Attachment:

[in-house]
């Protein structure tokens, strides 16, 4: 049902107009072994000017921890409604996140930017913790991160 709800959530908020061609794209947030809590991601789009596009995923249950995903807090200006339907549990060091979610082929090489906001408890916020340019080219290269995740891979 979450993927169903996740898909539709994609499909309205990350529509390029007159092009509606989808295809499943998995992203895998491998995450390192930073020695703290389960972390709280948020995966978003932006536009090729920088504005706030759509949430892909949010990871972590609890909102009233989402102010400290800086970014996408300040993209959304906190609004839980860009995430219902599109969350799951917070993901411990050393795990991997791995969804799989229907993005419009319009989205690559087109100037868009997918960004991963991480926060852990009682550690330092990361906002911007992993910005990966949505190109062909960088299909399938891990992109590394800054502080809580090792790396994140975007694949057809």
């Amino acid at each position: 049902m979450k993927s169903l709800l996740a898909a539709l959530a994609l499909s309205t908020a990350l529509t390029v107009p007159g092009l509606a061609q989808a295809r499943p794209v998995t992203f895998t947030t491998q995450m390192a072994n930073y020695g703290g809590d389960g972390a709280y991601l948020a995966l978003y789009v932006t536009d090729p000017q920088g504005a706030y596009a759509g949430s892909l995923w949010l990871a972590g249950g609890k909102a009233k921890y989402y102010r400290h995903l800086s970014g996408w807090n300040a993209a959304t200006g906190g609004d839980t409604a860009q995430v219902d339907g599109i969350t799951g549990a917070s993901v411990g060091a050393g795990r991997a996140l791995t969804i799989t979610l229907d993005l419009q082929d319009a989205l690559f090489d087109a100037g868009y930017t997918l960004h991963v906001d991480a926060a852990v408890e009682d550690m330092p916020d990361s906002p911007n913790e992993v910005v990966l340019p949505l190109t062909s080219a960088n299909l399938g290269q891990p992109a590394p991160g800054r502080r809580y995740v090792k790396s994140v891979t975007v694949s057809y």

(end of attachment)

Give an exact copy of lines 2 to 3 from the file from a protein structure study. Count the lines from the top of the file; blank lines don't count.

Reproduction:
């Protein structure tokens, strides 16, 4: 049902107009072994000017921890409604996140930017913790991160 709800959530908020061609794209947030809590991601789009596009995923249950995903807090200006339907549990060091979610082929090489906001408890916020340019080219290269995740891979 979450993927169903996740898909539709994609499909309205990350529509390029007159092009509606989808295809499943998995992203895998491998995450390192930073020695703290389960972390709280948020995966978003932006536009090729920088504005706030759509949430892909949010990871972590609890909102009233989402102010400290800086970014996408300040993209959304906190609004839980860009995430219902599109969350799951917070993901411990050393795990991997791995969804799989229907993005419009319009989205690559087109100037868009997918960004991963991480926060852990009682550690330092990361906002911007992993910005990966949505190109062909960088299909399938891990992109590394800054502080809580090792790396994140975007694949057809």
């Amino acid at each position: 049902m979450k993927s169903l709800l996740a898909a539709l959530a994609l499909s309205t908020a990350l529509t390029v107009p007159g092009l509606a061609q989808a295809r499943p794209v998995t992203f895998t947030t491998q995450m390192a072994n930073y020695g703290g809590d389960g972390a709280y991601l948020a995966l978003y789009v932006t536009d090729p000017q920088g504005a706030y596009a759509g949430s892909l995923w949010l990871a972590g249950g609890k909102a009233k921890y989402y102010r400290h995903l800086s970014g996408w807090n300040a993209a959304t200006g906190g609004d839980t409604a860009q995430v219902d339907g599109i969350t799951g549990a917070s993901v411990g060091a050393g795990r991997a996140l791995t969804i799989t979610l229907d993005l419009q082929d319009a989205l690559f090489d087109a100037g868009y930017t997918l960004h991963v906001d991480a926060a852990v408890e009682d550690m330092p916020d990361s906002p911007n913790e992993v910005v990966l340019p949505l190109t062909s080219a960088n299909l399938g290269q891990p992109a590394p991160g800054r502080r809580y995740v090792k790396s994140v891979t975007v694949s057809y």